This year we can get set for a summer of sport. The Uefa Euro 2016 is up next in June; then it’s the Olympics in Rio in August, punctuated by the annual tournaments such as Wimbledon. So, it’s understandable why so many fans are streaming content via a variety of devices in the home and on the go.
However, sport is not necessarily for all. With the launch of Sky Q, the opportunity for all members of the family to watch what they want, where they want, is an appealing prospect to many. Sky customers already watch 20 per cent of programmes on connected devices – Sky Q and its ‘fluid viewing’ will no doubt appeal to this group and begin to penetrate slowly the 11 million Sky subscribers in the UK.
For those not looking for a contract, there’s always the opportunity that a smart TV – in particular, a Freeview Play-enabled model – offers consumers. Viewing times for Rio 2016 will be unsociable and not necessarily feasible viewing for a wide audience, but catching up over breakfast via an app is an ideal way to keep up to date.
Fans want to see rather than read about those amazing feats that make a major sporting event, such as the Olympics, the spectacle it is, with an estimated 24.2m viewers in the UK and 3.6 billion globally. In 2012, there were 5,600 hours of footage, which aired globally, cross-platform and amassed the equivalent of 801m hours of watched media.
Similarly, the Euro 2012 tournament amassed an average global audience of 150m viewers per match, with 14.2m Brits watching the final.
It’s a fact that 47 per cent of broadband households have a smart TV in the UK and 93 per cent of smart TV owners connect their TVs to the internet (up from 78 per cent in 2013). Furthermore, 37 per cent of TV viewing time on smart TVs is spent watching on-demand content that is only going to grow, as by 2018 it is estimated that 87 per cent of all TVs sold will be smart. Streaming is now the norm and no longer a special feature.
On February 16, BBC Three, the first BBC digital channel, became an online-only channel, provoking a mixed reaction from fans. But is this surprising, when BBC iPlayer saw a 32 per cent year-on-year increase in users using a connected TV to access the service between December 21 and December 31 last year? This is a trend that is set to increase in popularity, making access to iPlayer no longer a luxury, but a necessity through the household TV.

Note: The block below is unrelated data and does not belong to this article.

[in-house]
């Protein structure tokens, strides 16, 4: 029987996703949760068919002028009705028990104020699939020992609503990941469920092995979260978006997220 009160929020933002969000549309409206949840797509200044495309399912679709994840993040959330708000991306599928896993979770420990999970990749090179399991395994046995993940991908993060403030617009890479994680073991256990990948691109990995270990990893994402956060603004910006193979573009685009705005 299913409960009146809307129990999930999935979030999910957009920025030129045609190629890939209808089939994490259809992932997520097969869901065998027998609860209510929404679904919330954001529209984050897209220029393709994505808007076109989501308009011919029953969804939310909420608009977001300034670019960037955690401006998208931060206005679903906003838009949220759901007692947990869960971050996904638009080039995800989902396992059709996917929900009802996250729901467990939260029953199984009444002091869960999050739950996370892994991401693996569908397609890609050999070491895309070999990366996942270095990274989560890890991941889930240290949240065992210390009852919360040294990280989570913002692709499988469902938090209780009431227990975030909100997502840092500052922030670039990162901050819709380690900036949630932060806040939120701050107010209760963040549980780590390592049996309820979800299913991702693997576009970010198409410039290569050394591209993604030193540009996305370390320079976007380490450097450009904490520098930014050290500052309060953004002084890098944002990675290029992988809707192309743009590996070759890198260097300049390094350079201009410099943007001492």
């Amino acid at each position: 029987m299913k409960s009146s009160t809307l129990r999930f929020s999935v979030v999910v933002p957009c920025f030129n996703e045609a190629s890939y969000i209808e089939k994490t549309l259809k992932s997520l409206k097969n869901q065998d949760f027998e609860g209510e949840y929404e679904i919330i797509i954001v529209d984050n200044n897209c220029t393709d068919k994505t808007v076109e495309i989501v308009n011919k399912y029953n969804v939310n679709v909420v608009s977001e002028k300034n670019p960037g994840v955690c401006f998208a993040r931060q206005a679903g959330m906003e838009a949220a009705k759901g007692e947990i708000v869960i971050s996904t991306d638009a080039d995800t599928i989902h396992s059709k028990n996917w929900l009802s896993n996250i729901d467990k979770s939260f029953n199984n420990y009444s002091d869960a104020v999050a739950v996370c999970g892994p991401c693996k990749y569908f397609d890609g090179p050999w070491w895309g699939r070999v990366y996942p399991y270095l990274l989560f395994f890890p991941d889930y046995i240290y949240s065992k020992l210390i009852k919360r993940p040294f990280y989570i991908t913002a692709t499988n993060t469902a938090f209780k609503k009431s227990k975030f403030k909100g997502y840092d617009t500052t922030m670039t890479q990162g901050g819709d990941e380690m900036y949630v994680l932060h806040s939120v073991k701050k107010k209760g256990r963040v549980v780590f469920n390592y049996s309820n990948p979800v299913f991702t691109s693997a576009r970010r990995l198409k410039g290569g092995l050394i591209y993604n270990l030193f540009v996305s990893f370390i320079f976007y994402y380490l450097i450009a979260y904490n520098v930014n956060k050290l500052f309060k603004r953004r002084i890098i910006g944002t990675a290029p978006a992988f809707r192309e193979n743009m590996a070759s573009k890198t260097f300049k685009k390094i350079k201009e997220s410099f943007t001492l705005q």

For those avoiding the temptation of making a smart TV purchase or looking to update on a meagre budget, you can do so with a streaming device, such as Google Chromecast, allowing you to stream from your PC, Chromebook or tablet. This allows users to subscribe to Netflix, which now has almost five million recorded subscribers as of December 2015 and cast those box sets, movies, whatever directly to your TV without degrading the quality of picture or sound.
Other devices include the Amazon Fire TV stick and Now TV, with the option to pay for content, as almost 1.7 million people do already in the UK on both platforms. With 4K streaming available from Netflix and BT Sport averaging an extra £4 premium per month to standard HD streaming, competition is becoming fierce, with Amazon and YouTube streaming 4K content at no extra cost.
To some it may seem that content is currently limited, but it is expected to increase, as both studios and platforms commit to a broader 4K offering as an industry standard across streaming services and 4K Blu-ray in 2016.
It is estimated that in 2016 the global share of 4K TVs sold will be 23 per cent, up 35 per cent in the UK as Britons look to future-proof their viewing technology.
With 46 per cent of Brits streaming music, TV or video at least once a week, and online video accounting for 50 per cent of all mobile traffic, it’s no wonder that the popularity of streaming devices is also on the increase.
A UK study released in January identified that seven- to 16-year-olds spend an average of three hours online every day and 2.1 hours of that is watching TV, with 60 per cent watching TV using a device (phone, tablet, or laptop). Of those surveyed, 38 per cent stated that they did most of their viewing on demand.
For retail, there is a huge opportunity to upgrade customers who perhaps have relegated the old LCD to the play room and are looking to go bigger and smarter.
Streaming content is a growth industry and having the freedom to watch when you want is standard, not a luxury. Give customers what they want or haven’t realised they could achieve. Link in-store demos to wi-fi-enabled tablets or similar to bring the concept to life in-situ to complete the customer journey and boost sales.
Read more at: http://ertonline.co.uk/opinion/lets-go-surfin-now-everybodys-learning-how/